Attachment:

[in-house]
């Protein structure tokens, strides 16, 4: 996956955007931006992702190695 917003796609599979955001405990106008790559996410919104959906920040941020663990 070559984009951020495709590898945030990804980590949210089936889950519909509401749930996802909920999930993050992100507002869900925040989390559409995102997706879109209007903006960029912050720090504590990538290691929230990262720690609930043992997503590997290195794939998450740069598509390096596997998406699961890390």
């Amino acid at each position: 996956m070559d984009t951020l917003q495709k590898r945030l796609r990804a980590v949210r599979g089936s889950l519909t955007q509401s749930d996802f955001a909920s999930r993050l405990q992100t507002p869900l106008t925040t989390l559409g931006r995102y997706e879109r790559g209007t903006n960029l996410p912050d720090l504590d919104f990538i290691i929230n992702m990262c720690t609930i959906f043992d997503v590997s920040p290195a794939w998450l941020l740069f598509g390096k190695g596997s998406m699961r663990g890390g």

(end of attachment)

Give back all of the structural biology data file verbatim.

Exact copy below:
[in-house]
């Protein structure tokens, strides 16, 4: 996956955007931006992702190695 917003796609599979955001405990106008790559996410919104959906920040941020663990 070559984009951020495709590898945030990804980590949210089936889950519909509401749930996802909920999930993050992100507002869900925040989390559409995102997706879109209007903006960029912050720090504590990538290691929230990262720690609930043992997503590997290195794939998450740069598509390096596997998406699961890390």
């Amino acid at each position: 996956m070559d984009t951020l917003q495709k590898r945030l796609r990804a980590v949210r599979g089936s889950l519909t955007q509401s749930d996802f955001a909920s999930r993050l405990q992100t507002p869900l106008t925040t989390l559409g931006r995102y997706e879109r790559g209007t903006n960029l996410p912050d720090l504590d919104f990538i290691i929230n992702m990262c720690t609930i959906f043992d997503v590997s920040p290195a794939w998450l941020l740069f598509g390096k190695g596997s998406m699961r663990g890390g």